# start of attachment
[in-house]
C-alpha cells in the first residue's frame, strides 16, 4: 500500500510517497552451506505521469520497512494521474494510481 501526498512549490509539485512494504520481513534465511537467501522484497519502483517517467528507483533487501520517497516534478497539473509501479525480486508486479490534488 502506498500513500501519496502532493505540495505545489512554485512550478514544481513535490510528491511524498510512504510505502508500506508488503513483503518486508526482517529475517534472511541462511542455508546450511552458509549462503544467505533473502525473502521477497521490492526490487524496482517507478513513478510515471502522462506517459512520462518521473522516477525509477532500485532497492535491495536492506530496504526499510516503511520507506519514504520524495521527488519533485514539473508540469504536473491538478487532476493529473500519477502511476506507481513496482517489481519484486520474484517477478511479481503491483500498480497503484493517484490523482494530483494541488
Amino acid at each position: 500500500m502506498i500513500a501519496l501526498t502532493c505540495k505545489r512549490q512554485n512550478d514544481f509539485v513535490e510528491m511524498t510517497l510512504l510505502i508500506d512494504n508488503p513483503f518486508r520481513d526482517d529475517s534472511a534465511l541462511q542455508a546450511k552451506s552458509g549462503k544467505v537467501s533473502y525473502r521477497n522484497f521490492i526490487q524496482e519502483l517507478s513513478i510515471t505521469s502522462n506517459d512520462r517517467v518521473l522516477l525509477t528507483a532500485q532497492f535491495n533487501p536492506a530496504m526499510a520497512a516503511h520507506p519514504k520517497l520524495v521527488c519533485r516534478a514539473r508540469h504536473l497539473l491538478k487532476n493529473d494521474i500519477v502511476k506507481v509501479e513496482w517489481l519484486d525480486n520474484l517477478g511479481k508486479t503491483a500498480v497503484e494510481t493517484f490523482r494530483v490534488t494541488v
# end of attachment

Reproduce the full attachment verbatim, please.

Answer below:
[in-house]
C-alpha cells in the first residue's frame, strides 16, 4: 500500500510517497552451506505521469520497512494521474494510481 501526498512549490509539485512494504520481513534465511537467501522484497519502483517517467528507483533487501520517497516534478497539473509501479525480486508486479490534488 502506498500513500501519496502532493505540495505545489512554485512550478514544481513535490510528491511524498510512504510505502508500506508488503513483503518486508526482517529475517534472511541462511542455508546450511552458509549462503544467505533473502525473502521477497521490492526490487524496482517507478513513478510515471502522462506517459512520462518521473522516477525509477532500485532497492535491495536492506530496504526499510516503511520507506519514504520524495521527488519533485514539473508540469504536473491538478487532476493529473500519477502511476506507481513496482517489481519484486520474484517477478511479481503491483500498480497503484493517484490523482494530483494541488
Amino acid at each position: 500500500m502506498i500513500a501519496l501526498t502532493c505540495k505545489r512549490q512554485n512550478d514544481f509539485v513535490e510528491m511524498t510517497l510512504l510505502i508500506d512494504n508488503p513483503f518486508r520481513d526482517d529475517s534472511a534465511l541462511q542455508a546450511k552451506s552458509g549462503k544467505v537467501s533473502y525473502r521477497n522484497f521490492i526490487q524496482e519502483l517507478s513513478i510515471t505521469s502522462n506517459d512520462r517517467v518521473l522516477l525509477t528507483a532500485q532497492f535491495n533487501p536492506a530496504m526499510a520497512a516503511h520507506p519514504k520517497l520524495v521527488c519533485r516534478a514539473r508540469h504536473l497539473l491538478k487532476n493529473d494521474i500519477v502511476k506507481v509501479e513496482w517489481l519484486d525480486n520474484l517477478g511479481k508486479t503491483a500498480v497503484e494510481t493517484f490523482r494530483v490534488t494541488v